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Is the medical treatment for arterial hypertension after primary aortic coarctation repair related to age at surgery? A retrospective cohort study

Research output: Contribution to journalArticlepeer-review

Peter J. Lillitos, Mohamed S. Nassar, Shane M. Tibby, Joy Simmonds, Caner Salih, Conal Austin, David Anderson, Thomas Krasemann

Original languageEnglish
Pages (from-to)1-7
Number of pages7
JournalCARDIOLOGY IN THE YOUNG
DOIs
Accepted/In press9 Jun 2017

King's Authors

Abstract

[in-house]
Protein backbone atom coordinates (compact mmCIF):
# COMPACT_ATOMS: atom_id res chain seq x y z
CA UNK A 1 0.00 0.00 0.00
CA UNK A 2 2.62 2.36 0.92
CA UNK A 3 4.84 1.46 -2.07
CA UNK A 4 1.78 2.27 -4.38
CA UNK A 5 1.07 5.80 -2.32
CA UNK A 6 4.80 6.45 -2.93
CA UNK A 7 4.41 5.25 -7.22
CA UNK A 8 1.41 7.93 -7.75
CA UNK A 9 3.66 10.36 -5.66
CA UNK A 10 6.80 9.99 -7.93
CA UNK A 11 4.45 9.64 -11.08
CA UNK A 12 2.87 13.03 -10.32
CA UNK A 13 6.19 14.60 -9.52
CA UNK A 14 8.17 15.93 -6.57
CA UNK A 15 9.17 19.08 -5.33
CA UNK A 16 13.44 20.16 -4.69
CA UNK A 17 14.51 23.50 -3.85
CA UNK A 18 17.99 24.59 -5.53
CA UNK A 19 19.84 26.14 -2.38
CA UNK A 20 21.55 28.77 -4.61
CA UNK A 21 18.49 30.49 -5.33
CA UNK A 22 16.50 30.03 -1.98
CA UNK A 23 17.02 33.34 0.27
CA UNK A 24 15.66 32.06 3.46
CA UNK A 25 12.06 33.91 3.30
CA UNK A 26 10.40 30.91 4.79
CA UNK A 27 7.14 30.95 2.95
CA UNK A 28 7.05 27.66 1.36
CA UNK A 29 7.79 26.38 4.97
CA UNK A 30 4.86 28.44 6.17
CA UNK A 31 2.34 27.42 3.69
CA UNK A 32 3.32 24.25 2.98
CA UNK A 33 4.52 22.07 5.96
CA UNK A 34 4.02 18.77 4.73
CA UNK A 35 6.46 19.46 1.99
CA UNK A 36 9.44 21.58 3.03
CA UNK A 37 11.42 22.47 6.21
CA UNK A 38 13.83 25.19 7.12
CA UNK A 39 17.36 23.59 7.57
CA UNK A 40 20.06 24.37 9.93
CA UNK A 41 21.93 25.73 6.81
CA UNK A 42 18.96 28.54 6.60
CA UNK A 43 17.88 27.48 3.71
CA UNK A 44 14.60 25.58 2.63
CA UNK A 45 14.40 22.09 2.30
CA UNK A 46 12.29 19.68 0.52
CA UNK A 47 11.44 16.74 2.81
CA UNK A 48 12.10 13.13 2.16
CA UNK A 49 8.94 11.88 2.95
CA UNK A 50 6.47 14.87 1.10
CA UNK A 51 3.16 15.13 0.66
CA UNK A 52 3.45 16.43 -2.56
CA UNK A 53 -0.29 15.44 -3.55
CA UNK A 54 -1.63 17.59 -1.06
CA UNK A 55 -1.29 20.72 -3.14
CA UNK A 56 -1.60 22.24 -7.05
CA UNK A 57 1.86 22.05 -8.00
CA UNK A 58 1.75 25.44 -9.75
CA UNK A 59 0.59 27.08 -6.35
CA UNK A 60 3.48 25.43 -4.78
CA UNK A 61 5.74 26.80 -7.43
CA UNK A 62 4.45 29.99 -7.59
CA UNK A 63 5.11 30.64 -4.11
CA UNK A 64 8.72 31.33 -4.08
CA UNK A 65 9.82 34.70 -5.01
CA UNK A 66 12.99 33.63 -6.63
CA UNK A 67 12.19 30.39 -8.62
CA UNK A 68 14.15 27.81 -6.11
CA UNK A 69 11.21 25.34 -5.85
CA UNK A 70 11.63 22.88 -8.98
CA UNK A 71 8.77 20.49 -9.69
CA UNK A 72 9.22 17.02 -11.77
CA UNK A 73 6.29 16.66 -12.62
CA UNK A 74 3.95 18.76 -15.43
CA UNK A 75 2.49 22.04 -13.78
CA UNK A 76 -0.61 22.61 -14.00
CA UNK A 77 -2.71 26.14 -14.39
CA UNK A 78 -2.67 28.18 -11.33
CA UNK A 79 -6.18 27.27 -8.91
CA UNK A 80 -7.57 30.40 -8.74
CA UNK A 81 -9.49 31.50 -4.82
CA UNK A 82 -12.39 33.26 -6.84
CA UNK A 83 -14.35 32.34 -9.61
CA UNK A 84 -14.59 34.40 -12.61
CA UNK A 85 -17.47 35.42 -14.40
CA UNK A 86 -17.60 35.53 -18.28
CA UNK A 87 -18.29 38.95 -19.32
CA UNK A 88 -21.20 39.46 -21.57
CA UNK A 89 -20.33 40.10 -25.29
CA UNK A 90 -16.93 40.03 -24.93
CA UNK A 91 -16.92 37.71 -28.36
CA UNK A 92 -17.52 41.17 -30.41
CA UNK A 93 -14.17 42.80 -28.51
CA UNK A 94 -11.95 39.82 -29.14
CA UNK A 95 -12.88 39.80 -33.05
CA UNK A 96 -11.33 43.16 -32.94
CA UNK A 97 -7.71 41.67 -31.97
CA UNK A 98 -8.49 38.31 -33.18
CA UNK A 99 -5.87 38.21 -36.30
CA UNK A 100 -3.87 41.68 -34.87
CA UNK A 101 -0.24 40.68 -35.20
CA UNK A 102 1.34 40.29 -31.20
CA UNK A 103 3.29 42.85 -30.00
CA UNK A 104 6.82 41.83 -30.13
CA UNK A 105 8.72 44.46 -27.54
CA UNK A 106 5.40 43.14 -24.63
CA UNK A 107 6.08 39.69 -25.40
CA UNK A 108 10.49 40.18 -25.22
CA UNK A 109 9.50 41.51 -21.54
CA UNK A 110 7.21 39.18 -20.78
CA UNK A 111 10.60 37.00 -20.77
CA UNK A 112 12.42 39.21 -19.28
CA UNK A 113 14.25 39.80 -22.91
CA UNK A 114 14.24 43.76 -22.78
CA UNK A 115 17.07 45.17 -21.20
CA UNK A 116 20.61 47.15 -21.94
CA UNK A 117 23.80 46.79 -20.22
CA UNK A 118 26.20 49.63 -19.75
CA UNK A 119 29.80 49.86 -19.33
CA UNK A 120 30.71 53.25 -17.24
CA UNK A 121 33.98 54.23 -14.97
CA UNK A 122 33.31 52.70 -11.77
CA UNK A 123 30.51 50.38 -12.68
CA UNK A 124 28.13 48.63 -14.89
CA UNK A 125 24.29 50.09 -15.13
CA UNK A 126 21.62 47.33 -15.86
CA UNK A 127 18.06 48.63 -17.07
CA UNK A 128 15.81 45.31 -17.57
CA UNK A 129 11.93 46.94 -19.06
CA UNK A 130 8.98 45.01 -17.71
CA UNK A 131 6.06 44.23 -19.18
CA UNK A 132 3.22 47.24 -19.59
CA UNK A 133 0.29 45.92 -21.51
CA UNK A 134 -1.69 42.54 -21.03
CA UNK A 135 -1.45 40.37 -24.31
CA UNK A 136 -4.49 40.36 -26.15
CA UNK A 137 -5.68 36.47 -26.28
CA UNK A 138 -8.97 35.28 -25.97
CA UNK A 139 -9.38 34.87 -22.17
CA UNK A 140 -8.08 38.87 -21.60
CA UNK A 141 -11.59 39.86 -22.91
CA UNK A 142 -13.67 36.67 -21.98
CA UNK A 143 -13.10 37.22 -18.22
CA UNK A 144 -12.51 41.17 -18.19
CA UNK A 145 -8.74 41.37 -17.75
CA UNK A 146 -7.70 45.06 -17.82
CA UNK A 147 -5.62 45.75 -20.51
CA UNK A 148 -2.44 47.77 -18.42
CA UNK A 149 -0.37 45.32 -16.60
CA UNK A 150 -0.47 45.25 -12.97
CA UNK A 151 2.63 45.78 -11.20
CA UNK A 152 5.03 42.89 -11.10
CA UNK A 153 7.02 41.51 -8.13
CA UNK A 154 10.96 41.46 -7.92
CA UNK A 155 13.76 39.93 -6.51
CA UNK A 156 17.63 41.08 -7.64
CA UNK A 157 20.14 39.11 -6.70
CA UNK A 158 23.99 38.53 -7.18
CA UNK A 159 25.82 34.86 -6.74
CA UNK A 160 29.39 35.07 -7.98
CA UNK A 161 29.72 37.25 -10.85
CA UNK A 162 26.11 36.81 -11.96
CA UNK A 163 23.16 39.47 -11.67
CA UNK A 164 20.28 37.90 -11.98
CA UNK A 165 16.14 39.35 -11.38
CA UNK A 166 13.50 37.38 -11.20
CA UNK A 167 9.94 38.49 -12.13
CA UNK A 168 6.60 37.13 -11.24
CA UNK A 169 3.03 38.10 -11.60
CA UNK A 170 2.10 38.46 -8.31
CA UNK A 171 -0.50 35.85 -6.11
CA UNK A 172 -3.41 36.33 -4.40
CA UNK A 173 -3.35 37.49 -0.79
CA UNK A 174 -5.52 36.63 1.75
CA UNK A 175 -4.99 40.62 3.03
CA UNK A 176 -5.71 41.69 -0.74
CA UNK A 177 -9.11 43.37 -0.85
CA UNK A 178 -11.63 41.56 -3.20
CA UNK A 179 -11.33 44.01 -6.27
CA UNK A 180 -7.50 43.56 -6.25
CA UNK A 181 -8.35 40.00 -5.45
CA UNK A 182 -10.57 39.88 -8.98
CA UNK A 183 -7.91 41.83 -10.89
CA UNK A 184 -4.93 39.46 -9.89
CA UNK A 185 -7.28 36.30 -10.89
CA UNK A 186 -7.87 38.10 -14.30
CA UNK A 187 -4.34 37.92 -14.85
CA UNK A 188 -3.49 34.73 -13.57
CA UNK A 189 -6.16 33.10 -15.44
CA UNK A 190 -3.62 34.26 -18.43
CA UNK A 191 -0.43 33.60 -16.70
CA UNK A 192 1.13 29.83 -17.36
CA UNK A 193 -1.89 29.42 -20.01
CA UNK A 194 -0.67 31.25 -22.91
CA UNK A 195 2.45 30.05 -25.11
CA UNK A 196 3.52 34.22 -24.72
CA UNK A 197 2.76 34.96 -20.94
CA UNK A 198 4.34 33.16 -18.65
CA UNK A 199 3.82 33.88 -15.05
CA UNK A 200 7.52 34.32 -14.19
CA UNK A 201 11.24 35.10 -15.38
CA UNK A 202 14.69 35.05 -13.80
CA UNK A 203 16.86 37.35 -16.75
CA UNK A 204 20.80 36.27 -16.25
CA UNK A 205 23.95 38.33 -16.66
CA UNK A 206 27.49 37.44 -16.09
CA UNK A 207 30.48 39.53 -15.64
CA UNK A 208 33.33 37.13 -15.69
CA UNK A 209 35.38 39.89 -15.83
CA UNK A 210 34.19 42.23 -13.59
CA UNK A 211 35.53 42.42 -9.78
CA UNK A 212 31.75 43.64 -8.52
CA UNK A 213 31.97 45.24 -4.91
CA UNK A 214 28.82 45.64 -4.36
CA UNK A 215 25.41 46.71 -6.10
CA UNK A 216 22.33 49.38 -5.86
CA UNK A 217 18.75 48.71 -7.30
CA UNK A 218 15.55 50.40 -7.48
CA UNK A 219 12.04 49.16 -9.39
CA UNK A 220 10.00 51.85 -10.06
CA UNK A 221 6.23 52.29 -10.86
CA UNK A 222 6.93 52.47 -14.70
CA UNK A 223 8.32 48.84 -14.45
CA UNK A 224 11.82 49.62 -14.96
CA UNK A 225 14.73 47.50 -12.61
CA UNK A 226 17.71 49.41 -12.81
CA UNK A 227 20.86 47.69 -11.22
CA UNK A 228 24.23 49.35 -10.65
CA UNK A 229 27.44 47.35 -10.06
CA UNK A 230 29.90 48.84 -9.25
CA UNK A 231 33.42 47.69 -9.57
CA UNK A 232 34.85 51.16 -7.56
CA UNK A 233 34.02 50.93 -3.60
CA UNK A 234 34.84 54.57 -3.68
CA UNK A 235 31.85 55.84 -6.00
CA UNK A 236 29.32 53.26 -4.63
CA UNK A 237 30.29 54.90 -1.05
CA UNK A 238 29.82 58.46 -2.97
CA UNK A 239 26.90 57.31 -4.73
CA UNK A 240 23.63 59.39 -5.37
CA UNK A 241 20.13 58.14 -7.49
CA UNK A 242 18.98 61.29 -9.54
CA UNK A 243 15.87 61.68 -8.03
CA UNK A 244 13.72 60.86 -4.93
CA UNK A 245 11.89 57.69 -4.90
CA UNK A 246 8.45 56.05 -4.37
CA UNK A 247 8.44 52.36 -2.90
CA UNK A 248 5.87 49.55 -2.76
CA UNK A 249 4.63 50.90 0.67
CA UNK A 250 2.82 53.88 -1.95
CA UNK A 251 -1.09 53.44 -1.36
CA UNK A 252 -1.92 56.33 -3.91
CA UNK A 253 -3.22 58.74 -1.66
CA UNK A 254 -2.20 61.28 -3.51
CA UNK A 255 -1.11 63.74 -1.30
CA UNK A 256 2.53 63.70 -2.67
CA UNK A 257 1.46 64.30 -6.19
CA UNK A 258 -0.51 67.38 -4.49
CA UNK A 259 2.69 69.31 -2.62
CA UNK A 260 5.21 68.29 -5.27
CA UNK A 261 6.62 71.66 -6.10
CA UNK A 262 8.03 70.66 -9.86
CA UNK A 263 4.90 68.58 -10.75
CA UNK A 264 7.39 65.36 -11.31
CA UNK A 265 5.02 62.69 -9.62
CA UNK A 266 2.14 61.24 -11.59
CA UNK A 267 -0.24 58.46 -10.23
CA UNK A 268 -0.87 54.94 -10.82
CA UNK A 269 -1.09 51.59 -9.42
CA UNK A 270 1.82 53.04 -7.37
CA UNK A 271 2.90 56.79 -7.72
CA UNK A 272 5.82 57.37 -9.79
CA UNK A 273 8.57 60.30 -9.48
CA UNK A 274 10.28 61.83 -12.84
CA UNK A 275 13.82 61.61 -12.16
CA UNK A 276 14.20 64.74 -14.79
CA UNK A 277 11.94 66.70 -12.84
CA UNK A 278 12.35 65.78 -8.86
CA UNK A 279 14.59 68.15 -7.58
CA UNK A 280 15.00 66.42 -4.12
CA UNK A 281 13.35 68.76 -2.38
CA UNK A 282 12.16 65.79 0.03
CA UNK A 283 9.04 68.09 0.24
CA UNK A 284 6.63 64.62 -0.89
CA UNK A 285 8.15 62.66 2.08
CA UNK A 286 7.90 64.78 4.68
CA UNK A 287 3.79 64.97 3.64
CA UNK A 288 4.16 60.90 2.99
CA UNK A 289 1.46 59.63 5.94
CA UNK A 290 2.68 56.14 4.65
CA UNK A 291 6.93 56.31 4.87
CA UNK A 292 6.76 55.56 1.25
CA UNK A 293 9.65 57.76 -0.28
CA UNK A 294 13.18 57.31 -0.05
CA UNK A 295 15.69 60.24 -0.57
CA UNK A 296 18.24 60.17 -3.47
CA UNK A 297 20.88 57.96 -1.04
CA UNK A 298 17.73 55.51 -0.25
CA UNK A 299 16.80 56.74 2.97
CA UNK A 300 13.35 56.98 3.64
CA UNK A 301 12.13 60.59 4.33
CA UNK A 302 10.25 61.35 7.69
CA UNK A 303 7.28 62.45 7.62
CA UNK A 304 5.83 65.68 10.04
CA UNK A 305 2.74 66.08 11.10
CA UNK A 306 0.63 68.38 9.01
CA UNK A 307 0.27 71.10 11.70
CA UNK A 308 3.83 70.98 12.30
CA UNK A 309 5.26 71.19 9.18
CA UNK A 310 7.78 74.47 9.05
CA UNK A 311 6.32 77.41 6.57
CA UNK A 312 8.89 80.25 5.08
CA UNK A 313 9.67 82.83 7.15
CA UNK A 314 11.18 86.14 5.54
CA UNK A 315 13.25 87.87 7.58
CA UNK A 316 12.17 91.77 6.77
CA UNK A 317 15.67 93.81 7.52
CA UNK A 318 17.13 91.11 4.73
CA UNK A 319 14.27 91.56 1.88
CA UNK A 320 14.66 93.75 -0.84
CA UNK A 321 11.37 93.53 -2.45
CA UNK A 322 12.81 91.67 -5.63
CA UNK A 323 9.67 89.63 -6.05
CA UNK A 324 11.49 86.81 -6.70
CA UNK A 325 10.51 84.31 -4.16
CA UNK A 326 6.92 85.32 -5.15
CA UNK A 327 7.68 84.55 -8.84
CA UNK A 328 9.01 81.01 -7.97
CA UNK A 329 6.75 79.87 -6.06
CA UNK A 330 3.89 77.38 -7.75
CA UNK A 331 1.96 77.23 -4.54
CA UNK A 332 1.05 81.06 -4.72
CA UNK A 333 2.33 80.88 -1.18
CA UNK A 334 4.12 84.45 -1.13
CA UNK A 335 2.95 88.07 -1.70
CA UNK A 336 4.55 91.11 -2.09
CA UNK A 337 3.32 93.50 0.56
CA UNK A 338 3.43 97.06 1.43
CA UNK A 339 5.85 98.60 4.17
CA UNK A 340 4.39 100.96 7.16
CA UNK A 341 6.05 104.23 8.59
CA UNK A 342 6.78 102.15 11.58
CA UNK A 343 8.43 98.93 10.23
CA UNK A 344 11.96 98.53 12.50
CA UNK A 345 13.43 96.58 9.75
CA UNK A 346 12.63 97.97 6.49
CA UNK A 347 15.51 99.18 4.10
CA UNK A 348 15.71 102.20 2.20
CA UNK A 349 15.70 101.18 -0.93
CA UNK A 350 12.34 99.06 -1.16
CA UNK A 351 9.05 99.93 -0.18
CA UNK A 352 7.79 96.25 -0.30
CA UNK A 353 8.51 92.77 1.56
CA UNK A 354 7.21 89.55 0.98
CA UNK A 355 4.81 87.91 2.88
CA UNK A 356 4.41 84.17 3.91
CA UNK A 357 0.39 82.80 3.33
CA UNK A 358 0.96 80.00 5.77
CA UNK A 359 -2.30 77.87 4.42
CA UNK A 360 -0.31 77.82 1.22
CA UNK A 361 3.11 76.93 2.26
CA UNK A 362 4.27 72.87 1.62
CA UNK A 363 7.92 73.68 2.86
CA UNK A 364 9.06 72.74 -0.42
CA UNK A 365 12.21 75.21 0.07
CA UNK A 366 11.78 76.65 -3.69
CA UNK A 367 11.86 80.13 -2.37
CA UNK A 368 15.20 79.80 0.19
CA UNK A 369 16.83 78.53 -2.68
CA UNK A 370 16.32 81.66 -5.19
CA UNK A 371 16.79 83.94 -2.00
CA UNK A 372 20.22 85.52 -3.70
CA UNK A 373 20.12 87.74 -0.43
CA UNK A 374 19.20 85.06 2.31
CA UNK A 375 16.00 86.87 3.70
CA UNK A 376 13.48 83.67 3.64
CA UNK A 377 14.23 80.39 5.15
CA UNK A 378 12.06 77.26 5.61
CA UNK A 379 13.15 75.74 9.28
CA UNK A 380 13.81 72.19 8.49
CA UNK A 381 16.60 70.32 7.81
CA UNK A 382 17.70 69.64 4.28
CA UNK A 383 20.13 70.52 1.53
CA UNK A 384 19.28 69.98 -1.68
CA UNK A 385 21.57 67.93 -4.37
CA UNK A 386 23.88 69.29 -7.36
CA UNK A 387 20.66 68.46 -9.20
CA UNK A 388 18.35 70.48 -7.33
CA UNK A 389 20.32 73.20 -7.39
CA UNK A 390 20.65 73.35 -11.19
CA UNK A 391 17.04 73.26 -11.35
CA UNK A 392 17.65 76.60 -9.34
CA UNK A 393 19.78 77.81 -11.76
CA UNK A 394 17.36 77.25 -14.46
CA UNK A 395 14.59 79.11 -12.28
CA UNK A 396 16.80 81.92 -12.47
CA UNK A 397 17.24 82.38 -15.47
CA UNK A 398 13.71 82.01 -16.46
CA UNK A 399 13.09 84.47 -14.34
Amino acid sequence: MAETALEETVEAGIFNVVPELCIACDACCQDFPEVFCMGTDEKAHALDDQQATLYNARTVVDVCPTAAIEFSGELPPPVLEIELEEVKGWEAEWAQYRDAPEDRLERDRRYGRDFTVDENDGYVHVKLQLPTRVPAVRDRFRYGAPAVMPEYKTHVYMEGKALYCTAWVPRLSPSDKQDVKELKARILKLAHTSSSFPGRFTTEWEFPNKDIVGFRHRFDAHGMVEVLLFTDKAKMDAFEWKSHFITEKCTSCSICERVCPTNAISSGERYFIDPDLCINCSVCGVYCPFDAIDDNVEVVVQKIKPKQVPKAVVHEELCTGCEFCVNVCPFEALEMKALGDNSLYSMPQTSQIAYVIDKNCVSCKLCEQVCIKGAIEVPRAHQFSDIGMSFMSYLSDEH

Background: Hypertension following primary coarctation repair affects up to a third of subjects. A number of studies suggest that future hypertension risk is reduced if primary repair is performed at a younger age. Objectives: The objective of this study was to evaluate the risk of future medical treatment for hypertension depending on age of primary coarctation repair. Methods: This study was carried out at a tertiary paediatric cardiology referral centre. Retrospective database evaluation of children aged <16 years undergoing primary surgical coarctation repair between October, 2005 and October, 2014 was carried out. Patients with complex heart diseases were excluded. The following age groups were considered: neonate (⩽28 days), infant (>28 days and ⩽12 months), and children (>12 months). Main outcome measure is the need for long-term anti-hypertensive medication. The risk for re-coarctation was also evaluated. Results: A total of 87 patients were analysed: 60 neonates, 17 infants, 10 children. Among them, 6.7% neonates, 29.4% infants, and 40% children required long-term anti-hypertensive medications. Group differences were statistically significant (p=0.004). After adjustment for type of repair, the risk of long-term anti-hypertensive therapy was 4.5 (95% confidence interval 1.2–16.9, p=0.025) and 10.5 times (95% confidence interval 2.6–42.3, p=0.001) higher if primary repair was carried out in infancy and childhood, respectively, compared with neonates. Among all, 13 patients developed re-coarctation: 21.7% in the neonatal group, 5.9% in the infant group, and 20% in the child group. We could not demonstrate a significant difference between these proportions or calculate a reliable risk for developing re-coarctation. Conclusions: Risk of medical treatment for hypertension was lowest when primary repair was carried out during the neonatal period, rising 10-fold if first operated on as a child. Knowing the likelihood of hypertension development depending on age of primary repair is useful for long-term surveillance and counselling.

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